Robert Weekley died from a fatal cardiac arrest on January 4, 2023
Robert Weekley died from a fatal cardiac arrest on January 4, 2023 -Credit:Mark Lewis

Mrs Weekley also said she mentioned over the phone two or three times that she couldn't find a pulse in Mr Weekley's wrist. Questioning Mr Brunnock at the inquest she asked: "Why [didn't] that raise a red flag?" He explained that call handlers are non-medical so it "wouldn't come up as a red flag [to them] as it would a clinician" and therefore they only focused on whether the patient was breathing, which is why her call remained at the amber one level for the first four calls.

The court heard she had also not been asked until the fifth call whether she had any alternative means of getting him to hospital but she said she didn't drive and would not be able to carry him down numerous flights of stairs. The fifth call, made at 3.11am, was also categorised as 'amber one' but should have been categorised as 'red' because by this point Mrs Weekley said her husband had "intermittent breathing". Mr Brunnock told the call the handler had "made a mistake" and "learning has taken place" for that individual.

Mrs Weekley made her final call at 3.32am and at that point Mr Weekley said "quietly and calmly: 'I'm dying'" and then stopped breathing, she said in her statement to the court. Dr Witte said it is likely at or around the time of this sixth call Mr Weekley suffered his fatal cardiac arrest. It was not possible for the paramedics to save his life when they arrived at 3.53am, the court heard.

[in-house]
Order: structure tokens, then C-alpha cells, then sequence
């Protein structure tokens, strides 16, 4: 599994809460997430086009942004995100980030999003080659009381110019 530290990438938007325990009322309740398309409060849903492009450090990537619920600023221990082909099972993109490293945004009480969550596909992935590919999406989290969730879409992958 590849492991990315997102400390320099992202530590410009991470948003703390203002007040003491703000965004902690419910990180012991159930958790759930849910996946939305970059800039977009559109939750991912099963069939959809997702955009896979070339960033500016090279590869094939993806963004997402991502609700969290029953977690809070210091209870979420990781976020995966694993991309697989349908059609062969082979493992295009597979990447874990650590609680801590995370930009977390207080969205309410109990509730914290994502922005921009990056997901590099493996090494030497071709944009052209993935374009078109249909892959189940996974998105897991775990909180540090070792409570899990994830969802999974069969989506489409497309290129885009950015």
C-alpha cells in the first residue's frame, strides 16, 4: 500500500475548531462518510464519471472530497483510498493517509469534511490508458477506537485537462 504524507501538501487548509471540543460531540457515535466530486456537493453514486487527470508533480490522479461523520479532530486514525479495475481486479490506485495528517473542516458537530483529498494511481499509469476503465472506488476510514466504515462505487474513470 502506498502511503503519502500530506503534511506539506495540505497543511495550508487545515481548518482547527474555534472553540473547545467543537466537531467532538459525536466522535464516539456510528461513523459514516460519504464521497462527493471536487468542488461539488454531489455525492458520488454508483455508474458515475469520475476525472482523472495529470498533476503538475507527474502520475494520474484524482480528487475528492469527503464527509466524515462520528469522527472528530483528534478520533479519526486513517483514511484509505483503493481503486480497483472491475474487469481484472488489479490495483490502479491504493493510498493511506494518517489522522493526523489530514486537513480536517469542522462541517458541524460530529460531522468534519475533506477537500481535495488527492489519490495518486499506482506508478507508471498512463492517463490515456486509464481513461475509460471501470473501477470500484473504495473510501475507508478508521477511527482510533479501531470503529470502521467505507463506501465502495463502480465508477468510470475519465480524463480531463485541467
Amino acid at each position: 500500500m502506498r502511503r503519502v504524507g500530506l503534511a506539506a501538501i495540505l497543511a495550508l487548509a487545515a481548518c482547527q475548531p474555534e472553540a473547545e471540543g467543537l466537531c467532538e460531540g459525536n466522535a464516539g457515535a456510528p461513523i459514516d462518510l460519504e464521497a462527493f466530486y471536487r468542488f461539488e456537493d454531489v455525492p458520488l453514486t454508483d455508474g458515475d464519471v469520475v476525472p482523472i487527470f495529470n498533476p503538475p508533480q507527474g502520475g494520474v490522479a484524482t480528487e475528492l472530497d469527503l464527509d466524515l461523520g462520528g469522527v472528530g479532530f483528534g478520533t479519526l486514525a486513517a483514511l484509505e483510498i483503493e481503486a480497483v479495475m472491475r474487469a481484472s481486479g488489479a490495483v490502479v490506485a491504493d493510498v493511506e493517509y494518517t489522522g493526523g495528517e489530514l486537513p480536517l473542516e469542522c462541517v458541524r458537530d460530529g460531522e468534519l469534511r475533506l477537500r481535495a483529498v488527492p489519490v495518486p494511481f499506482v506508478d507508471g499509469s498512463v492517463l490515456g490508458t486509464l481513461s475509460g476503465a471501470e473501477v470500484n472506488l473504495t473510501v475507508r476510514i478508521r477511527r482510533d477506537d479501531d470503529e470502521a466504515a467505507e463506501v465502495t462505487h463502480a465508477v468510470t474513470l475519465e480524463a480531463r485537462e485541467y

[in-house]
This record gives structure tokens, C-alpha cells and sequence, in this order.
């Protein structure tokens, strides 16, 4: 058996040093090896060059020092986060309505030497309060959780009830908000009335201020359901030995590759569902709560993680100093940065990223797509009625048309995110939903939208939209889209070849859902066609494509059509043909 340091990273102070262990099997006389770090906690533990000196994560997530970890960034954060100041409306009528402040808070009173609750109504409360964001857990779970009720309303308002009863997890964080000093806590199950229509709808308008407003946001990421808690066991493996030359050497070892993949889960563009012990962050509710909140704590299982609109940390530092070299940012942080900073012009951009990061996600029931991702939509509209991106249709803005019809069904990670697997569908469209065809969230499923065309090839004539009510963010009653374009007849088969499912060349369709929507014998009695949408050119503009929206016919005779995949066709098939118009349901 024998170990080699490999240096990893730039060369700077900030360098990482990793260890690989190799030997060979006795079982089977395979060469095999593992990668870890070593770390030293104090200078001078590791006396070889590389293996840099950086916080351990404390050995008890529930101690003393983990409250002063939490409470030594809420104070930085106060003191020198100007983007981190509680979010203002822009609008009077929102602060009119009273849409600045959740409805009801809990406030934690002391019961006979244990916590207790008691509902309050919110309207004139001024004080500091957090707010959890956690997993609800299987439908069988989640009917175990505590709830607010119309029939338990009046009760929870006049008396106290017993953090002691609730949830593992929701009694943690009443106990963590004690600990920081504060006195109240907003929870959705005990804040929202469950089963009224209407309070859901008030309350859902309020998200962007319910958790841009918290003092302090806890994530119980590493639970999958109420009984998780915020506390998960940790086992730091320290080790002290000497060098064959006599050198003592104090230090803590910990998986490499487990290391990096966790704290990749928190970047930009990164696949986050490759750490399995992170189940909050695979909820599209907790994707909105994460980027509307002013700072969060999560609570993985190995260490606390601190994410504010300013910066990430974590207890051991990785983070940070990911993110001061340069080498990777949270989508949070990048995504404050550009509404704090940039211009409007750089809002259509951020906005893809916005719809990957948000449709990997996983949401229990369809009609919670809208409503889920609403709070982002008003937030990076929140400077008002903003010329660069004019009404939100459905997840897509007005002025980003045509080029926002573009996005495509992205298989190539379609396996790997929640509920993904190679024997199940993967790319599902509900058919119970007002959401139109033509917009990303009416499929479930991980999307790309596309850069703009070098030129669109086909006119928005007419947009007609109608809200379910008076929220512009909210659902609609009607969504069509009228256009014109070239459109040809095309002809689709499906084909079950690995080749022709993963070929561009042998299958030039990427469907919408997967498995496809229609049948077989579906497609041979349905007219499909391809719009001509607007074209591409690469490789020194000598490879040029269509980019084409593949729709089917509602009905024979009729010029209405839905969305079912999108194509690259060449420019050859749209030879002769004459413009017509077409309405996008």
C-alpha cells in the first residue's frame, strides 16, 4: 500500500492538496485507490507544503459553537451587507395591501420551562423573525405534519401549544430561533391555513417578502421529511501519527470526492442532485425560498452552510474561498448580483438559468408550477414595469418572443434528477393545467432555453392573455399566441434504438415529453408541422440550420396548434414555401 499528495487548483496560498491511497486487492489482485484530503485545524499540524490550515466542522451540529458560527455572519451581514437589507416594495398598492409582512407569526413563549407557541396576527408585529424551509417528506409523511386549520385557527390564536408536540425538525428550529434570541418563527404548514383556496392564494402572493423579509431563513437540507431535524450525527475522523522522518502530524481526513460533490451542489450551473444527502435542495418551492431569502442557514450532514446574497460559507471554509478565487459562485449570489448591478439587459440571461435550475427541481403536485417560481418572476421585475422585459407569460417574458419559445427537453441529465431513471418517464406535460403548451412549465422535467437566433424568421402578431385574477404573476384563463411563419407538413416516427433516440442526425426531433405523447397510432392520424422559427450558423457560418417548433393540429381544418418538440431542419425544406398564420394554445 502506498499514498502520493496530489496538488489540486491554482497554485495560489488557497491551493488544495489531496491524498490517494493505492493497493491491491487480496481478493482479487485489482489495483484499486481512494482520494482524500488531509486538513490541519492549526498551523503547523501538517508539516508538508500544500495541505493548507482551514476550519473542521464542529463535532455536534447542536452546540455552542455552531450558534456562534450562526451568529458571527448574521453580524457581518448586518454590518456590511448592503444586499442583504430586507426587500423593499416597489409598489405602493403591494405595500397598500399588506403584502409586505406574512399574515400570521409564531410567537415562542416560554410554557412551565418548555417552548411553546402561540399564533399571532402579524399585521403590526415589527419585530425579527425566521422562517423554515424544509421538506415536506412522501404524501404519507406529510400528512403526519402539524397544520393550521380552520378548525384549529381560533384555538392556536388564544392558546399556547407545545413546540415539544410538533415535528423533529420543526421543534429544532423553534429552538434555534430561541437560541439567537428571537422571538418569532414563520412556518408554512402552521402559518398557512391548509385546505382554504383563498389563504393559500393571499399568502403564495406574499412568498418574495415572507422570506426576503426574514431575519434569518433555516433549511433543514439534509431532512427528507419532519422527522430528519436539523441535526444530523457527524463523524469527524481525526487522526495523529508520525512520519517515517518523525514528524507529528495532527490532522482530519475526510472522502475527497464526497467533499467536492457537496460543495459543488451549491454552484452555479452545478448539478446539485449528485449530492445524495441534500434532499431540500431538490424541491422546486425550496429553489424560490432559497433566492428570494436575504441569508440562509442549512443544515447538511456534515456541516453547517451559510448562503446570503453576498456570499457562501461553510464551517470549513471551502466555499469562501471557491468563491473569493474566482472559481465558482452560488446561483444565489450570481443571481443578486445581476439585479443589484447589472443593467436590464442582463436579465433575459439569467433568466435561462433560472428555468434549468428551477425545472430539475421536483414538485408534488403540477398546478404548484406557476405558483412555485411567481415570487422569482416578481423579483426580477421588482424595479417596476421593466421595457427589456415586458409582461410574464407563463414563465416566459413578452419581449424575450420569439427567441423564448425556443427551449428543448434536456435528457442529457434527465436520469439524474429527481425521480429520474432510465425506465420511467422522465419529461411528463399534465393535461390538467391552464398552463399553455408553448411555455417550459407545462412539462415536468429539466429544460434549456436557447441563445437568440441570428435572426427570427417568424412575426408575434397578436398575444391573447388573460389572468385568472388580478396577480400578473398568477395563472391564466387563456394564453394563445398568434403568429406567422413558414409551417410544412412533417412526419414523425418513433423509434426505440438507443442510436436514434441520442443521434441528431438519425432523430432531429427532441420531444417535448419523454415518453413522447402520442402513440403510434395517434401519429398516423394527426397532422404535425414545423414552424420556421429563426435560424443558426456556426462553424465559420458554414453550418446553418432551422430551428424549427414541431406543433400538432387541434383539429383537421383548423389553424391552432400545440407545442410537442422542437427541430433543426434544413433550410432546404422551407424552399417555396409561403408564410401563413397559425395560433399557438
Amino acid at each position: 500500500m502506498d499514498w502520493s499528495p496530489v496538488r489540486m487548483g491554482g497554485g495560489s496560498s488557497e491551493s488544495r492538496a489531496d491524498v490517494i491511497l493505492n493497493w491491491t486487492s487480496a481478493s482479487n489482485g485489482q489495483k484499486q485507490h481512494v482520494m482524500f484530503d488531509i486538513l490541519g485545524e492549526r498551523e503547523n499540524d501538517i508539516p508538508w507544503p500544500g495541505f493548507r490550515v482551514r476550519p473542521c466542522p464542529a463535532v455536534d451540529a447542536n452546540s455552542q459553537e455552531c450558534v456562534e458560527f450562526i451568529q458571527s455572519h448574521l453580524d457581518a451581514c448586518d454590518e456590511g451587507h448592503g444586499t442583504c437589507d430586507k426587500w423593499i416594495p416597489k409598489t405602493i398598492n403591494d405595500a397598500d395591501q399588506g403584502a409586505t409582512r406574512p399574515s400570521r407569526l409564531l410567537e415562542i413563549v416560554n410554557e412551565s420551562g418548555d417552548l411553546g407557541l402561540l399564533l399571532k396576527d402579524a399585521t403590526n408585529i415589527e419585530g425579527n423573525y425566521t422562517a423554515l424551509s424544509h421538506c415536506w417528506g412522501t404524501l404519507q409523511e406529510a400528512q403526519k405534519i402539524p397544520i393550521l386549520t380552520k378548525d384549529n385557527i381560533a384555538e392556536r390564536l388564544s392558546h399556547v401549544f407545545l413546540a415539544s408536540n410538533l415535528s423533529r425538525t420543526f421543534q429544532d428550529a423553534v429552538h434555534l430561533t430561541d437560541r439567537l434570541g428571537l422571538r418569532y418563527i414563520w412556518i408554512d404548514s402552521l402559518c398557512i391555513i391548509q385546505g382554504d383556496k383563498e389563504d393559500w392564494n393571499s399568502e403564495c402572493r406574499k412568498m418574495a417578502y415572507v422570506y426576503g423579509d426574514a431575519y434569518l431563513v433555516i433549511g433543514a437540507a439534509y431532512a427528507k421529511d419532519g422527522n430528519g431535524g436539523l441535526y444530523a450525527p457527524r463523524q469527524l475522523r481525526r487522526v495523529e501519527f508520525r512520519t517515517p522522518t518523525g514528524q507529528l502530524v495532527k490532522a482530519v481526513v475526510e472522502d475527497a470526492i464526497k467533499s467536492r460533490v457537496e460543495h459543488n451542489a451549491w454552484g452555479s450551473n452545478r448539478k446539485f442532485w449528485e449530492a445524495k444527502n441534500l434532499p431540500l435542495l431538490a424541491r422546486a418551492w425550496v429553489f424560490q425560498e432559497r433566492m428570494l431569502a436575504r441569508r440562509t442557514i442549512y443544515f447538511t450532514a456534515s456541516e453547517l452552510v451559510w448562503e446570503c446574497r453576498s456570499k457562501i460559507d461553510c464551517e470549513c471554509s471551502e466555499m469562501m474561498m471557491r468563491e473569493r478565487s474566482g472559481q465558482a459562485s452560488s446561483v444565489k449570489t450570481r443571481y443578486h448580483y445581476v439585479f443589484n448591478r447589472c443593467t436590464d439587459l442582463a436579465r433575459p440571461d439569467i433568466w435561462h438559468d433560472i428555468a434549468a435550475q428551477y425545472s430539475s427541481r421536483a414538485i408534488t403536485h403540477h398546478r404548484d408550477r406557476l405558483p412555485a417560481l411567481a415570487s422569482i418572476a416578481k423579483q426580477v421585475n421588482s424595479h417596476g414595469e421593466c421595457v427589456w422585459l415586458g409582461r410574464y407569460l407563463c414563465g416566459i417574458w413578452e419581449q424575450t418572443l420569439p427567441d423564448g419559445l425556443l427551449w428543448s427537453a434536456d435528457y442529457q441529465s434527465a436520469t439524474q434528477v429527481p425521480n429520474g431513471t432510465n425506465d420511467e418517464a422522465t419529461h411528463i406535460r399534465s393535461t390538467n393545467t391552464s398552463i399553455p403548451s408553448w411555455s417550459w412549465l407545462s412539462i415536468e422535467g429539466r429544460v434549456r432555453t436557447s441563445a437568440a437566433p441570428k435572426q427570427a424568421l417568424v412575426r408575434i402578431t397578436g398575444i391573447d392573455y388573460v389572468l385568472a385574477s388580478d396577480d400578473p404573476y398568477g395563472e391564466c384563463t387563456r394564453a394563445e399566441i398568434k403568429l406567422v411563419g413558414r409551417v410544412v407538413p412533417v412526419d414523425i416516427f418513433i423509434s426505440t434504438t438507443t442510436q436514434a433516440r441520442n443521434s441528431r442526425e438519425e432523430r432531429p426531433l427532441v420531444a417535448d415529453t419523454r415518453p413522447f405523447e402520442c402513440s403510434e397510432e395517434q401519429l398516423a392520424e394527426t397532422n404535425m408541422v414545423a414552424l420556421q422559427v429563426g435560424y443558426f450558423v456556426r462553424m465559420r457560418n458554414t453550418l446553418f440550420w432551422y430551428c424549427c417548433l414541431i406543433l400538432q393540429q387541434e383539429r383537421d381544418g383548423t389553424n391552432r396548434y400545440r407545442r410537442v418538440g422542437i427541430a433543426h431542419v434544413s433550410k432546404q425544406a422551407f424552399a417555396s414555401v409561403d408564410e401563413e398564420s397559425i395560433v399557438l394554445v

Asked by Mrs Weekley's daughter if the ambulance had arrived after the first call and paramedics had used a defibrilliator on Mr Weekley whether this would've improved his chances of survival Dr Witte said: "If he had arrived in hospital sooner and had his coronary artery opened sooner he probably wouldn’t have had his cardiac arrest on the balance of probabilities." He said a cardiac arrest outside of hospital in the absence of a defibrillator has a "dismal mortality".

Robert and wife Lesley
Robert had experienced chest pains in the days before his death -Credit:Mark Lewis

Mr Brunnock said an investigation by the Welsh Ambulance Service found that even if the fifth call had been correctly categorised there was a vehicle on the way to another address that could've been diverted but, after factoring in the distance that ambulance was from Mr Weekley's house, it would've arrived at roughly the same time as the vehicle dispatched after Mrs Weekley's sixth call.

Explaining the "extreme pressure" the service faced he said on that night the longest wait times for amber one calls across the southeast Wales region before a vehicle arrived were recorded at 2.28am, 3.18am, and 5.34am with times of 10 hours and six minutes, 15 hours and 10 minutes, and 10 hours and 26 minutes respectively. He added that hospital handover should be completed within 15 minutes of ambulances arriving but between Mrs Weekley's first and sixth call the ambulance service lost 1,521 minutes waiting outside hospitals, with the average wait time being 108 minutes, so paramedics were unable to respond to others in the community.

Delivering his findings assistant coroner Andrew Morse said the medical cause of death given by a pathologist was 1b coronary artery atherosclerosis leading to 1a coronary artery thrombosis. He said he did "not find the allocation to amber one [for the first four calls] was wrong" though he said "communication could possibility have been clearer" and it was "unfortunate" that Mrs Weekley had the impression a clinician would call her back. He noted the "extreme pressure" the service was operating at during that night and added that even though the fifth call should have been reclassified as a red call the "ambulance would not have arrived sooner even if dispatched on the fifth call". He said he was "not satisfied on the balance of probabilities that any actions on behalf of WAST contributed minimally, negligibly, or trivially to his death.;" He recorded a conclusion of natural causes.